This section is from the book "Economical Cookery", by Marion Harris Neil. Also available from Amazon: Economical Cookery (1918).
Tea making is an art, but one which may be easily acquired by observing the following rules :
Do not use water which has boiled a long time in brewing tea.
Do not use water which has not reached the boiling point.
Do not allow the tea to brew for more than five minutes.
Do not make tea in a cold teapot; rinse with hot water before placing leaves in pot.
Do not pour a second water over leaves when first brew is exhausted.
Do not buy too cheap a quality of tea and expect perfect results.
Always use a porcelain or earthenware teapot; tea experts tell us that the fragrant leaf should never touch metal. Put in the tea in the proportion of one ounce to six or seven persons, or a teaspoonful for each person and a teaspoonful for the teapot. Pour on freshly boiling water and allow to stand for a few moments to draw. As to the kind of tea to be used, that must be left to one's personal preference.
For Iced Tea. Make tea of rather stronger quality than usual; pour from leaves, after standing five minutes, directly upon the cracked ice in glasses. Or serve in glasses with crushed ice and one slice lemon in each glass, or add a few whole cloves to hot tea, let stand two minutes, strain, allow to become cold, and serve in glasses with sugar to taste and cracked ice.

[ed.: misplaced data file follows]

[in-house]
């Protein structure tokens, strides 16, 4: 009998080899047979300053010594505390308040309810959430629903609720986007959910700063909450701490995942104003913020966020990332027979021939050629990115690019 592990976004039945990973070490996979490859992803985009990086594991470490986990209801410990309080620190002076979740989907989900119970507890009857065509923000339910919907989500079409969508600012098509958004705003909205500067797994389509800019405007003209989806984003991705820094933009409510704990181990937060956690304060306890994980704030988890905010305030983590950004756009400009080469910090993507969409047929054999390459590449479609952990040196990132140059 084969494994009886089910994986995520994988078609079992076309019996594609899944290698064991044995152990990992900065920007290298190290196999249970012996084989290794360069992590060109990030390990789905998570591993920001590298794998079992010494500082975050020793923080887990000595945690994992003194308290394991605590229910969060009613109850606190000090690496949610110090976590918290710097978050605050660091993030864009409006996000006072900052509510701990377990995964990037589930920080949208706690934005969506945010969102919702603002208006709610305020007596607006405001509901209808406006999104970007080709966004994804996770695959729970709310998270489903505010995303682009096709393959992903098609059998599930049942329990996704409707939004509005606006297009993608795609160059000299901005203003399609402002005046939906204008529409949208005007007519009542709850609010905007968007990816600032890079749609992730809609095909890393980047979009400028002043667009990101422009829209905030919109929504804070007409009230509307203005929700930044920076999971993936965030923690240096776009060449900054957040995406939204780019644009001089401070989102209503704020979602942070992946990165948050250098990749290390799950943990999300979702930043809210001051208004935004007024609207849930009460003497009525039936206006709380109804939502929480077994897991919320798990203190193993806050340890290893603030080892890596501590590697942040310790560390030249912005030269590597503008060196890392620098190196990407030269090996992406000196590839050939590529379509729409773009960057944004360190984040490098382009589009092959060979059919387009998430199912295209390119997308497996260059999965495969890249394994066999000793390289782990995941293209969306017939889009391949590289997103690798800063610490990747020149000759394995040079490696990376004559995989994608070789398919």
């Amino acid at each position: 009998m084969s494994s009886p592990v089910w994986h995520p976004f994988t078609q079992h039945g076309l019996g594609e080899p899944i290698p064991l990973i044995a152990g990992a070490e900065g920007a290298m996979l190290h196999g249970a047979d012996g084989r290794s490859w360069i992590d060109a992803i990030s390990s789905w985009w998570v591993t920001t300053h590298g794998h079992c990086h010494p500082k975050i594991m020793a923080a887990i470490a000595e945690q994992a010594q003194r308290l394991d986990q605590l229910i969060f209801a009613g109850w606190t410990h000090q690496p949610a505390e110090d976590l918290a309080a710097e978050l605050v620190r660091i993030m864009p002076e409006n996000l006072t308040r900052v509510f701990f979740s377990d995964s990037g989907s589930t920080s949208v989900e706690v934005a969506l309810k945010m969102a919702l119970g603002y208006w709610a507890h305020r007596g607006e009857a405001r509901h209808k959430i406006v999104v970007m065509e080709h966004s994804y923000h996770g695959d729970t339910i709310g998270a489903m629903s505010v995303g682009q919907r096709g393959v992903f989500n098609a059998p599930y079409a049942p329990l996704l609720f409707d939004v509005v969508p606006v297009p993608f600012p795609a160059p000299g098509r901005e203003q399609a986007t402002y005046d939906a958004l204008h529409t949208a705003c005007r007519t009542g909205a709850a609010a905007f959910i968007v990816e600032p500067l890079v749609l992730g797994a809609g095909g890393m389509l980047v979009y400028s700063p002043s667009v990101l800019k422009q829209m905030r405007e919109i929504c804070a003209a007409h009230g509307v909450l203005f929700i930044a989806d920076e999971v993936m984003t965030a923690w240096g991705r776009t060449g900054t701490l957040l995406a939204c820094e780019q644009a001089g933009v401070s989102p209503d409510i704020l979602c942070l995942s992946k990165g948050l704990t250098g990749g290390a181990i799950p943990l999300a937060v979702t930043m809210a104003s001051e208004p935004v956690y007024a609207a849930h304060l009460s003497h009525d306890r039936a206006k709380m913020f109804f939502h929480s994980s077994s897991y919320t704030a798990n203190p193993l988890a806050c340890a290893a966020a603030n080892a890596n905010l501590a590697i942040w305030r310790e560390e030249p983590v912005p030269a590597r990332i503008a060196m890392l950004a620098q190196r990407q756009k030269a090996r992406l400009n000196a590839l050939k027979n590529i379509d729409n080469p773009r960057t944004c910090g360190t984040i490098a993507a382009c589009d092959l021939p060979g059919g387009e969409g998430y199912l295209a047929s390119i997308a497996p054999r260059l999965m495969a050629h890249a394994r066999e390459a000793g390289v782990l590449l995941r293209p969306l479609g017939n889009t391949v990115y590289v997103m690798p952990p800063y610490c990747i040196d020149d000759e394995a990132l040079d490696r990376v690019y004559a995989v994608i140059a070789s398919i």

Hardly any well-regulated household is without its afternoon tea apparatus. All sorts of novelties are on the market now for those who have taken up this pretty fad. The old-fashioned tea ball has been superseded by a new percolator in the form of a basket hung on a silver chain. The tea urn is being ousted by the Russian samovar, which is a metal utensil standing about two feet high. The urn is filled with water, which is heated by charcoal placed in a pipe, which passes through the urn, and which has a chimney attached.
To Make Russian Tea. Pour just enough boiling water over three generous tablespoonfuls of English breakfast tea to cover it. Let it stand a minute, then draw the water off. Now pour in two pints boiling water from the samovar. Let it steep four minutes. Serve in cups with thin slices of lemon and powdered sugar.